- black tricorne with a golden scalloped lace, black and white quartered pompoms and a black cockade fastened with a golden band and a yellow button. (officers always wore tricornes notwithstanding if they were commanding musketeers, fusiliers or grenadiers)
- black neck stock
- no shoulder strap on the coat
- no trimming
- no turnbacks on the coat
- black and silver sash around the waist
Officers carried white (maybe brown) spontoons measuring 7 ½ Rhenish feet (2.36 m.) and an officer stick.
The lace of the drummers consisted of a 3cm wide white braid decorated with three Prussian blue stripes.
The uniforms of the drummers were similar to those of the privates but had much more elaborate lacing and other peculiarities:
- no shoulder strap
- swallow nest on each shoulder decorated with 4 vertical drummer laces and 1 horizontal drummer lace
- coat edged with the drummer lace
- lapels, pockets and cuffs edged with the drummer lace
Colonel colour (Leibfahne): White field. Centre device consisting of a cornflower blue medallion surrounded by a silver laurel wreath and surmounted by a silver crown. The medallion is decorated with a black eagle holding a sword and lightning bolts surmounted by a white scroll bearing the silver motto "Pro Gloria et Patria". Corner monograms (crowns, laurel wreaths, “FR” ciphers) and grenades in silver.
Regimental colours (Kompaniefahnen): Cornflower blue field. Centre device consisting of a white medallion surrounded by a silver laurel wreath and surmounted by a silver crown. The medallion is decorated with a black eagle holding a sword and lightning bolts surmounted by a cornflower blue scroll bearing the silver motto "Pro Gloria et Patria". Corner monograms (crowns, laurel wreaths, “FR” ciphers) and grenades in silver.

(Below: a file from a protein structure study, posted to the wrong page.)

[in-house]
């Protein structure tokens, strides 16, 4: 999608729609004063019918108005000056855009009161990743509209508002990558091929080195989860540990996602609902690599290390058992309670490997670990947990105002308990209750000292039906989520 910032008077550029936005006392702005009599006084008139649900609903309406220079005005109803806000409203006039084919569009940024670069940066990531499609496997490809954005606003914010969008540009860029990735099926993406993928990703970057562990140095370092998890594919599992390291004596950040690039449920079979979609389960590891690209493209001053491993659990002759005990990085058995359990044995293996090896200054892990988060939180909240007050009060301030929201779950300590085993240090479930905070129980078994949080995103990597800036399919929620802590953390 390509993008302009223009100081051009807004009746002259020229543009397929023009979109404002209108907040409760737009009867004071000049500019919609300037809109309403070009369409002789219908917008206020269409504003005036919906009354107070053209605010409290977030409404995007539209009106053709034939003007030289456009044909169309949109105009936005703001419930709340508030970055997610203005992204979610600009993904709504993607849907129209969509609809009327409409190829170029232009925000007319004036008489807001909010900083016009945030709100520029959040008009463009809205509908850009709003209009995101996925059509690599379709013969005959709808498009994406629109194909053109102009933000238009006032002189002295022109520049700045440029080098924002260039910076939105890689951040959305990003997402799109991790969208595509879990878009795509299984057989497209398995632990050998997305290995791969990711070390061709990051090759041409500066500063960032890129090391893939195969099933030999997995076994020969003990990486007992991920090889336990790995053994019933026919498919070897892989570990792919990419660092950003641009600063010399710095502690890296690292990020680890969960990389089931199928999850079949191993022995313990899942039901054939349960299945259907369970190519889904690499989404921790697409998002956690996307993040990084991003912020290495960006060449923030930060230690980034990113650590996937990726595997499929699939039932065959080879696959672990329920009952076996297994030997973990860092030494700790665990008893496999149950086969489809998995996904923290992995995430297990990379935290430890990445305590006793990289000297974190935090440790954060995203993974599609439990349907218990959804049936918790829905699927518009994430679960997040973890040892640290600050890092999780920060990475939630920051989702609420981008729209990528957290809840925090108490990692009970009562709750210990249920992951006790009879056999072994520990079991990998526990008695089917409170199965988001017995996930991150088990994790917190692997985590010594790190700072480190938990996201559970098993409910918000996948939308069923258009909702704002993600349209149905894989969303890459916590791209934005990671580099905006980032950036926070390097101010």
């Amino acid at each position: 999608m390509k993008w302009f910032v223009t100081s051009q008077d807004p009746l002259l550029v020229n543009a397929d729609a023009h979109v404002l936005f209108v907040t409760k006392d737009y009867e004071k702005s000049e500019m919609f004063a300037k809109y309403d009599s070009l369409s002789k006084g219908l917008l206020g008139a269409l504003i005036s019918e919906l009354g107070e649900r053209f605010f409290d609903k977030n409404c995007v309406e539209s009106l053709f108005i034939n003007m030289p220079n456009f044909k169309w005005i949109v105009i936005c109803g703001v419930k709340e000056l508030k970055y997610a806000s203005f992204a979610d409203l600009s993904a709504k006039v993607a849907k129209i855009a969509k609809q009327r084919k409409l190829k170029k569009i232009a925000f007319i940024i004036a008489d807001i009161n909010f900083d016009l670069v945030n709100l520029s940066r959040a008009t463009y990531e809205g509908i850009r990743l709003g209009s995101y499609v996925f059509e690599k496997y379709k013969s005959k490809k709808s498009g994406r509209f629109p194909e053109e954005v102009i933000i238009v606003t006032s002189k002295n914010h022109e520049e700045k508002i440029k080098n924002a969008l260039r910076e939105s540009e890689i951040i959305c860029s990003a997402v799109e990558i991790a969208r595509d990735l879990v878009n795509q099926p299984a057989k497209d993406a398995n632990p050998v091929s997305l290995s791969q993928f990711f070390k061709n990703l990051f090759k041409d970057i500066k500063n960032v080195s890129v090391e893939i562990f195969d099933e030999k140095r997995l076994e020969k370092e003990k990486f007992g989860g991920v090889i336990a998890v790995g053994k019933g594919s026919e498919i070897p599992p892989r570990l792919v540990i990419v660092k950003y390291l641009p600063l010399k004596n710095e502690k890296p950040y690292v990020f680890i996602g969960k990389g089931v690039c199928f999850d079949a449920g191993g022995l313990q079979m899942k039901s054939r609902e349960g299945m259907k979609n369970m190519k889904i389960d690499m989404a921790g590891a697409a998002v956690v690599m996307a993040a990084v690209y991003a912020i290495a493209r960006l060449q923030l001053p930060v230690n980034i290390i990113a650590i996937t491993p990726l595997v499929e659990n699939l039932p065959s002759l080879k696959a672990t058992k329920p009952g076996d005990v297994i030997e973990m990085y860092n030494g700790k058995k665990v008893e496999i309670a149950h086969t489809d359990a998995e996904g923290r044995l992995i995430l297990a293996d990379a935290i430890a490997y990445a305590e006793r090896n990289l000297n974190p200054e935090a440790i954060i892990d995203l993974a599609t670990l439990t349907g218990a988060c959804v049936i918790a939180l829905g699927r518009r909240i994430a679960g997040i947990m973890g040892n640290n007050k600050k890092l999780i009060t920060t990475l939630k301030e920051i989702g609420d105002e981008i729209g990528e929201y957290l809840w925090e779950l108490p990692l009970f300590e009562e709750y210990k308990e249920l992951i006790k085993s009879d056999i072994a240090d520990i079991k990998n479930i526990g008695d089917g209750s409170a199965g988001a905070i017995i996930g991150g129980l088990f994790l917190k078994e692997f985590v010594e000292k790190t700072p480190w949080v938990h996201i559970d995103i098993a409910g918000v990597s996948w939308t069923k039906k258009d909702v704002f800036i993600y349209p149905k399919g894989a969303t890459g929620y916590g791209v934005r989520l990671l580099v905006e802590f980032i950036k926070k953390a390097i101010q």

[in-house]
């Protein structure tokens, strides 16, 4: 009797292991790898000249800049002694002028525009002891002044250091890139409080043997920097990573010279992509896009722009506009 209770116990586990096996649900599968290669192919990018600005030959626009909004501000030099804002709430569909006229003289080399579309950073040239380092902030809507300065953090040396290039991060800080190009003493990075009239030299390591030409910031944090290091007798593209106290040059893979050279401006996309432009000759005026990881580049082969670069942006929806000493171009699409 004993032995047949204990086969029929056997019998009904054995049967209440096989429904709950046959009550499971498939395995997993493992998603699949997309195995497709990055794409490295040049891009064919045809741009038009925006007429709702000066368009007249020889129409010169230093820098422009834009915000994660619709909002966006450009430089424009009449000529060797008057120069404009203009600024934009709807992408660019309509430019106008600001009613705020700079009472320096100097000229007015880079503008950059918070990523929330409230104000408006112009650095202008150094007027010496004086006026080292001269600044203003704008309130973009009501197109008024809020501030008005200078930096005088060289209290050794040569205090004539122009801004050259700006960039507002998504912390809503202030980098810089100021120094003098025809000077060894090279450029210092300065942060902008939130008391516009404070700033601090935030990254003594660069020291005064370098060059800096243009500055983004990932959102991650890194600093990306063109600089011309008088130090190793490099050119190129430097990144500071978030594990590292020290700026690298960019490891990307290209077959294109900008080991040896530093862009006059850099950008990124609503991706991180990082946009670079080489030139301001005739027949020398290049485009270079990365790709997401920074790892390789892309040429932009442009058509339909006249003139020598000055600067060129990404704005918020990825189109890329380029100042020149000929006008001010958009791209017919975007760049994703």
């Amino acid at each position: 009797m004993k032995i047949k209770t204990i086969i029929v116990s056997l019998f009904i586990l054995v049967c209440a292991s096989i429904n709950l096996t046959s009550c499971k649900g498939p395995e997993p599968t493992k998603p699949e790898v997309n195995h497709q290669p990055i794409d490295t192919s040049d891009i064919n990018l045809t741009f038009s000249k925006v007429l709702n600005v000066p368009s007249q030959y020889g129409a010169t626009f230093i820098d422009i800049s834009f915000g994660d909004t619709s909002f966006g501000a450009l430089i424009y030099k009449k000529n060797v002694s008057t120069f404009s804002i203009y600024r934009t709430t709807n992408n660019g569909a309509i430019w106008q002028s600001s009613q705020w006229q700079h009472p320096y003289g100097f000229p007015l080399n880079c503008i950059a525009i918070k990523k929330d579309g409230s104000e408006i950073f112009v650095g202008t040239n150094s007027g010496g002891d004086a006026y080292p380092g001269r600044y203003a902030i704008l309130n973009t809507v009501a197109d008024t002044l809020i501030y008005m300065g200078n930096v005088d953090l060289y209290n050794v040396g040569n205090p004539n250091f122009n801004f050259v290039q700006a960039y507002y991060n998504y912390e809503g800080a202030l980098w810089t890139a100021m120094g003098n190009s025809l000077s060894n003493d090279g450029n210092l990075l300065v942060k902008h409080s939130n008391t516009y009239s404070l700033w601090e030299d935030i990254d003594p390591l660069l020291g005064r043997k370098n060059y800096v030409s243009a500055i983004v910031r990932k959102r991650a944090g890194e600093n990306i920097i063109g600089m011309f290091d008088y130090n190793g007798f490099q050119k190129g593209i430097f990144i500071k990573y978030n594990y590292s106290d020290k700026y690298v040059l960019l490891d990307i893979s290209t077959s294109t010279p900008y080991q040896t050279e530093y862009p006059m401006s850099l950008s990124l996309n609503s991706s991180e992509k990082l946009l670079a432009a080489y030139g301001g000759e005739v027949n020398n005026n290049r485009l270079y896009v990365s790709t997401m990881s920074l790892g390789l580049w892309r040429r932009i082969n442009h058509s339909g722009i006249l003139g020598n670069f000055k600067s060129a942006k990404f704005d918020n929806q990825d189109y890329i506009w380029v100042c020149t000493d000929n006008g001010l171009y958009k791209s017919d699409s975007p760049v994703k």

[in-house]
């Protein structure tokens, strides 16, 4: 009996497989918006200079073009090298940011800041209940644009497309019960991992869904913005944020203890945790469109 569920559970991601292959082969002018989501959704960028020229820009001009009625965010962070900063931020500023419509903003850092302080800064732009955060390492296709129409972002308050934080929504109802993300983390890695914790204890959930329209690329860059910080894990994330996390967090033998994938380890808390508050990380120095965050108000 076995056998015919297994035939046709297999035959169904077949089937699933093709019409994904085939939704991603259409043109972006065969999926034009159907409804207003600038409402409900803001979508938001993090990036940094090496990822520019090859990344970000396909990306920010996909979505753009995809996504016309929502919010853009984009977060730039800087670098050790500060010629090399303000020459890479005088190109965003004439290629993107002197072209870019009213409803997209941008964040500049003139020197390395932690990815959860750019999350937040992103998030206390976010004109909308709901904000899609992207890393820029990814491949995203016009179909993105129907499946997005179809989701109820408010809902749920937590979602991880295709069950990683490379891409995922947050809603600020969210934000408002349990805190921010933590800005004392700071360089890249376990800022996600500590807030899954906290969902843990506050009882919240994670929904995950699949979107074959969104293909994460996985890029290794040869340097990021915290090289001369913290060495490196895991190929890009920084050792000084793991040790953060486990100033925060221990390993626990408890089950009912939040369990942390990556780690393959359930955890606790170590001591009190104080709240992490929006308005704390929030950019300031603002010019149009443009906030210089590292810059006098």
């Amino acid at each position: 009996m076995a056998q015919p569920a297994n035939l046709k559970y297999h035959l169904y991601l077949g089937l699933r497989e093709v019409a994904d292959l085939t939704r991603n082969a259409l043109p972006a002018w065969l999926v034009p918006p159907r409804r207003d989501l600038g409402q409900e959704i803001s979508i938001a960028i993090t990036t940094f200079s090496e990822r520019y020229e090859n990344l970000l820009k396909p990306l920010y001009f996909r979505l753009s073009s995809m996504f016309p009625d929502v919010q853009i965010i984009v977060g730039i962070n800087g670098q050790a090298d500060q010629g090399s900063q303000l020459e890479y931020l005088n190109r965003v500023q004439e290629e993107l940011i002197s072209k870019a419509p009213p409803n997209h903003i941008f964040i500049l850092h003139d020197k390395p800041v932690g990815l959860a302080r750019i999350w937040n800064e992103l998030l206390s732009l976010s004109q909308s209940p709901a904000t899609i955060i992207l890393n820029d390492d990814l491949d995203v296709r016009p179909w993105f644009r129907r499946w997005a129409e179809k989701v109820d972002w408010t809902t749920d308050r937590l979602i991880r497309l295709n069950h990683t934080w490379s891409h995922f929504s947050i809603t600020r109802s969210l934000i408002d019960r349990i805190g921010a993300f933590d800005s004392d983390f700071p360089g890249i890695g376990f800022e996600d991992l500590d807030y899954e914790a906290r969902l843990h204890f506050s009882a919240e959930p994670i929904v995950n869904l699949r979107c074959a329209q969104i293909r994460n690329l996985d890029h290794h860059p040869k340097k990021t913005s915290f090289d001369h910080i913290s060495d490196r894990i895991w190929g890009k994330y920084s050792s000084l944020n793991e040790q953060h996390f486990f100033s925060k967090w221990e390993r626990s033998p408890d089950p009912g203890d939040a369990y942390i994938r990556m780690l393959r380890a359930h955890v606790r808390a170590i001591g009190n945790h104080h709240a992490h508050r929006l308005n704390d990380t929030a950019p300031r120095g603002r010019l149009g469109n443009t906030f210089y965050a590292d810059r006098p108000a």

The pikes used as staffs for the colours were white (maybe brown).
Accurate Vorstellung der sämtlich Koeniglichen Preusischen Armee Worinnen zur eigentlichen Kenntniss der Uniform von jedem Regiment ein Officier und Gemeiner in Völliger Montirung und ganzer Statur nach dem Leben abgebildet sind. Nebst beigefügter Nachricht 1.) von der Stiftung. 2.) Denen Chefs. 3.) der Staerke und 4.) der in Friedenszeiten habenden Guarnisons jedes Regiments. Hrsg. u. gezeichnet I.C. v. S.(chmalen), Nürnberg 1759 and 1762
Bleckwenn, Hans: Die Uniformen der Preußischen Infanterie 1753-1786, Teil III/Bd. 3, Osnabrück 1973
Bleckwenn, Hans, Die friderzianischen Uniformen 1753-1786, Bd. I Infanterie I, Osnabrück 1984
Boltze, Eberhard: Die Infanterie Friedrichs des Großen nach dem Stande von 1785 nebst Rückblick bis 1740, Dresden, November 1927, pp. 27, Annex III and IV
Brauer, M.: Heer und Tradition / Heeres-Uniformbogen (so-called “Brauer-Bogen”), Berlin 1926 -1962
Engelmann, Joachim and Günter Dorn: Die Infanterie-Regimenter Friedrich des Grossen, Podzun-Pallas, 2000
Die Bewaffnung und Ausrüstung der Armee Friedrichs des Großen: Eine Dokumentation aus Anlaß seines 200. Todesjahres, 2 erw. Auflage, Raststatt 1986
Grosser Generalstab Kriegsgeschichtliche Abteilung II: Die Kriege Friedrichs des Grossen, Part 3 Der siebenjährige Krieg 1756-1763, Vol. 1 Pirna und Lobositz, Berlin, 1901, Appendix 1
Guddat, Martin: Grenadiere, Musketiere, Füsiliere: Die Infanterie Friedrichs des Großen, Herford 1986
Hohrath, Daniel: The Uniforms of the Prussian Army under Frederick the Great from 1740 to 1786; Vol. 2; Verlag Militaria, Vienna: 2011, pp. 266-273
Schirmer, Friedrich: Die Heere der kriegführenden Staaten 1756-1763, published by KLIO-Landesgruppe Baden-Württemberg, Neuauflage 1989
N.B.: the section Service during the War is mostly derived from our articles depicting the various campaigns, battles and sieges.